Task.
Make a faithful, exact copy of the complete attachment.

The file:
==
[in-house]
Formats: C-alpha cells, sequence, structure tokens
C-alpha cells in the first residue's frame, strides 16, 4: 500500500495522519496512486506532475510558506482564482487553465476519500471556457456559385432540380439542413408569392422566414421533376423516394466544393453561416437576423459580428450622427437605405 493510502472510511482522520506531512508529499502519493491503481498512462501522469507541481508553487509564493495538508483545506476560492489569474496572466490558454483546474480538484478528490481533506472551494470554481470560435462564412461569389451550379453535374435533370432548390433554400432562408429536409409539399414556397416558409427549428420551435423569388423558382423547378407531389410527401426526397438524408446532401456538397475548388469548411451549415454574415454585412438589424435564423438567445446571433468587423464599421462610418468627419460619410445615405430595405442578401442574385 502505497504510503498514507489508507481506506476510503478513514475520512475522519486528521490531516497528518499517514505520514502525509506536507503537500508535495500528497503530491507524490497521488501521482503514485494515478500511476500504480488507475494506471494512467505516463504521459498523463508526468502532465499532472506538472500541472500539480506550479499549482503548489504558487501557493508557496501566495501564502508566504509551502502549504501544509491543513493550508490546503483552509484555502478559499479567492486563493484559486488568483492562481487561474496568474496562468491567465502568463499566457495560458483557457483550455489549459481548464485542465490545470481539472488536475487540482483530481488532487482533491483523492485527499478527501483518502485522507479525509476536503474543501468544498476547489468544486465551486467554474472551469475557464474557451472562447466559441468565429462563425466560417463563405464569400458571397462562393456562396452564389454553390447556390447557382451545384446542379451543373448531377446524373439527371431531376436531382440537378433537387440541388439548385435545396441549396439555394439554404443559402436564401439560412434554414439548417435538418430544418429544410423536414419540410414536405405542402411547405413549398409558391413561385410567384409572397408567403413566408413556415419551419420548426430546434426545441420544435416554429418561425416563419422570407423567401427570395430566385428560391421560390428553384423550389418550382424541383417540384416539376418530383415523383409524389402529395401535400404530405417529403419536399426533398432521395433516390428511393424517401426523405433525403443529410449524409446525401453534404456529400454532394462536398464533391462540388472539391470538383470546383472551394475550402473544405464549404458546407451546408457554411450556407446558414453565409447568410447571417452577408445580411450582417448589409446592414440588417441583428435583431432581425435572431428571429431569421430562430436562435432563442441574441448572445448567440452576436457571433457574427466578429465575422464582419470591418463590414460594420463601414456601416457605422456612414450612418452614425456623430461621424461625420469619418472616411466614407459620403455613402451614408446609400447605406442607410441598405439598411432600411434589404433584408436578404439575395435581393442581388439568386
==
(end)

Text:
[in-house]
Formats: C-alpha cells, sequence, structure tokens
C-alpha cells in the first residue's frame, strides 16, 4: 500500500495522519496512486506532475510558506482564482487553465476519500471556457456559385432540380439542413408569392422566414421533376423516394466544393453561416437576423459580428450622427437605405 493510502472510511482522520506531512508529499502519493491503481498512462501522469507541481508553487509564493495538508483545506476560492489569474496572466490558454483546474480538484478528490481533506472551494470554481470560435462564412461569389451550379453535374435533370432548390433554400432562408429536409409539399414556397416558409427549428420551435423569388423558382423547378407531389410527401426526397438524408446532401456538397475548388469548411451549415454574415454585412438589424435564423438567445446571433468587423464599421462610418468627419460619410445615405430595405442578401442574385 502505497504510503498514507489508507481506506476510503478513514475520512475522519486528521490531516497528518499517514505520514502525509506536507503537500508535495500528497503530491507524490497521488501521482503514485494515478500511476500504480488507475494506471494512467505516463504521459498523463508526468502532465499532472506538472500541472500539480506550479499549482503548489504558487501557493508557496501566495501564502508566504509551502502549504501544509491543513493550508490546503483552509484555502478559499479567492486563493484559486488568483492562481487561474496568474496562468491567465502568463499566457495560458483557457483550455489549459481548464485542465490545470481539472488536475487540482483530481488532487482533491483523492485527499478527501483518502485522507479525509476536503474543501468544498476547489468544486465551486467554474472551469475557464474557451472562447466559441468565429462563425466560417463563405464569400458571397462562393456562396452564389454553390447556390447557382451545384446542379451543373448531377446524373439527371431531376436531382440537378433537387440541388439548385435545396441549396439555394439554404443559402436564401439560412434554414439548417435538418430544418429544410423536414419540410414536405405542402411547405413549398409558391413561385410567384409572397408567403413566408413556415419551419420548426430546434426545441420544435416554429418561425416563419422570407423567401427570395430566385428560391421560390428553384423550389418550382424541383417540384416539376418530383415523383409524389402529395401535400404530405417529403419536399426533398432521395433516390428511393424517401426523405433525403443529410449524409446525401453534404456529400454532394462536398464533391462540388472539391470538383470546383472551394475550402473544405464549404458546407451546408457554411450556407446558414453565409447568410447571417452577408445580411450582417448589409446592414440588417441583428435583431432581425435572431428571429431569421430562430436562435432563442441574441448572445448567440452576436457571433457574427466578429465575422464582419470591418463590414460594420463601414456601416457605422456612414450612418452614425456623430461621424461625420469619418472616411466614407459620403455613402451614408446609400447605406442607410441598405439598411432600411434589404433584408436578404439575395435581393442581388439568386